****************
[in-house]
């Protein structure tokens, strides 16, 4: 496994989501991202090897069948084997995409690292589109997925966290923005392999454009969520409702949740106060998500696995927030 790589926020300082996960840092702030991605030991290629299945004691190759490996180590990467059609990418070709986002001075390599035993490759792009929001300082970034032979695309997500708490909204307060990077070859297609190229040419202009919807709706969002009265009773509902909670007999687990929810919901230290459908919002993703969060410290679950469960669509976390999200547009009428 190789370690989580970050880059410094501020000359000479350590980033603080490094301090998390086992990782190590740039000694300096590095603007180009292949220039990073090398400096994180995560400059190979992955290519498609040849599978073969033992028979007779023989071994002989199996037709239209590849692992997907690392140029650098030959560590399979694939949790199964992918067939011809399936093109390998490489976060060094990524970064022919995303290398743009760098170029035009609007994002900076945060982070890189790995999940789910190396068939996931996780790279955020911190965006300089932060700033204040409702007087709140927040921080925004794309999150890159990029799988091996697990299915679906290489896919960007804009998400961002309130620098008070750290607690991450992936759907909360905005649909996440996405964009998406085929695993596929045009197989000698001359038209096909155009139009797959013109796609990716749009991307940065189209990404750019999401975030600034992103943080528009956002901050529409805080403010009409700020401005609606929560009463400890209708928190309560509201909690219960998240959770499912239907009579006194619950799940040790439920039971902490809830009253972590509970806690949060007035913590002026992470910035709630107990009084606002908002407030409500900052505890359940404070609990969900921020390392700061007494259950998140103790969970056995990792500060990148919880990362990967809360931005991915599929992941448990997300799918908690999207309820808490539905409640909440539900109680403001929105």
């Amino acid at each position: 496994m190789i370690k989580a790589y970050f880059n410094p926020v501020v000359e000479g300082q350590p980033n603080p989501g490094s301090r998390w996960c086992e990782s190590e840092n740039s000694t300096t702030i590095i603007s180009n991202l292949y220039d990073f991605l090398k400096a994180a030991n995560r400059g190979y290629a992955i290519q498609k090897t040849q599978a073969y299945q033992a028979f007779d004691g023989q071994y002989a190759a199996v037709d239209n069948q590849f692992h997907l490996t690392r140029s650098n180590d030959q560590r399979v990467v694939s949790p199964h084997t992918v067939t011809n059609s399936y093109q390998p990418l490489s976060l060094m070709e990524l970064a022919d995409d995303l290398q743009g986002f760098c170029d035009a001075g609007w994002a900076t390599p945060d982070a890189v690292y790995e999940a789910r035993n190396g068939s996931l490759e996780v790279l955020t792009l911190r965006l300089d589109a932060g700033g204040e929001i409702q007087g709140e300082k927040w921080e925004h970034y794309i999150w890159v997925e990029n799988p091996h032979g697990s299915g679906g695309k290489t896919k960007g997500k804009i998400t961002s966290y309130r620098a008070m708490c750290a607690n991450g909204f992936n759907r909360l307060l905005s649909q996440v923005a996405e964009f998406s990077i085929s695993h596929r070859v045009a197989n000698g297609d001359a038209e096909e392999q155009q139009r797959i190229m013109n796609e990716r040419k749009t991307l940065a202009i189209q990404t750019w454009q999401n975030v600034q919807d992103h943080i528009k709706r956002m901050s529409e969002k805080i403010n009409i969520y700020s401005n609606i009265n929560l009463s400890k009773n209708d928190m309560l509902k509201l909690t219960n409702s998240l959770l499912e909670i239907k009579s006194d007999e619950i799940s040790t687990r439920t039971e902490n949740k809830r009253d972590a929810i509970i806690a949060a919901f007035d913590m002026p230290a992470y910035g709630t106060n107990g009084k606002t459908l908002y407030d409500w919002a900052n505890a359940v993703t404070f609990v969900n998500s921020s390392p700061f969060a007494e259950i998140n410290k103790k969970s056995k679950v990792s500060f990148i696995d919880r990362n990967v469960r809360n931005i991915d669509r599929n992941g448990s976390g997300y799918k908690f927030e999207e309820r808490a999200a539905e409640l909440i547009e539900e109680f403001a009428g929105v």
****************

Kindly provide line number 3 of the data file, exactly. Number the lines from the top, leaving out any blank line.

């Amino acid at each position: 496994m190789i370690k989580a790589y970050f880059n410094p926020v501020v000359e000479g300082q350590p980033n603080p989501g490094s301090r998390w996960c086992e990782s190590e840092n740039s000694t300096t702030i590095i603007s180009n991202l292949y220039d990073f991605l090398k400096a994180a030991n995560r400059g190979y290629a992955i290519q498609k090897t040849q599978a073969y299945q033992a028979f007779d004691g023989q071994y002989a190759a199996v037709d239209n069948q590849f692992h997907l490996t690392r140029s650098n180590d030959q560590r399979v990467v694939s949790p199964h084997t992918v067939t011809n059609s399936y093109q390998p990418l490489s976060l060094m070709e990524l970064a022919d995409d995303l290398q743009g986002f760098c170029d035009a001075g609007w994002a900076t390599p945060d982070a890189v690292y790995e999940a789910r035993n190396g068939s996931l490759e996780v790279l955020t792009l911190r965006l300089d589109a932060g700033g204040e929001i409702q007087g709140e300082k927040w921080e925004h970034y794309i999150w890159v997925e990029n799988p091996h032979g697990s299915g679906g695309k290489t896919k960007g997500k804009i998400t961002s966290y309130r620098a008070m708490c750290a607690n991450g909204f992936n759907r909360l307060l905005s649909q996440v923005a996405e964009f998406s990077i085929s695993h596929r070859v045009a197989n000698g297609d001359a038209e096909e392999q155009q139009r797959i190229m013109n796609e990716r040419k749009t991307l940065a202009i189209q990404t750019w454009q999401n975030v600034q919807d992103h943080i528009k709706r956002m901050s529409e969002k805080i403010n009409i969520y700020s401005n609606i009265n929560l009463s400890k009773n209708d928190m309560l509902k509201l909690t219960n409702s998240l959770l499912e909670i239907k009579s006194d007999e619950i799940s040790t687990r439920t039971e902490n949740k809830r009253d972590a929810i509970i806690a949060a919901f007035d913590m002026p230290a992470y910035g709630t106060n107990g009084k606002t459908l908002y407030d409500w919002a900052n505890a359940v993703t404070f609990v969900n998500s921020s390392p700061f969060a007494e259950i998140n410290k103790k969970s056995k679950v990792s500060f990148i696995d919880r990362n990967v469960r809360n931005i991915d669509r599929n992941g448990s976390g997300y799918k908690f927030e999207e309820r808490a999200a539905e409640l909440i547009e539900e109680f403001a009428g929105v």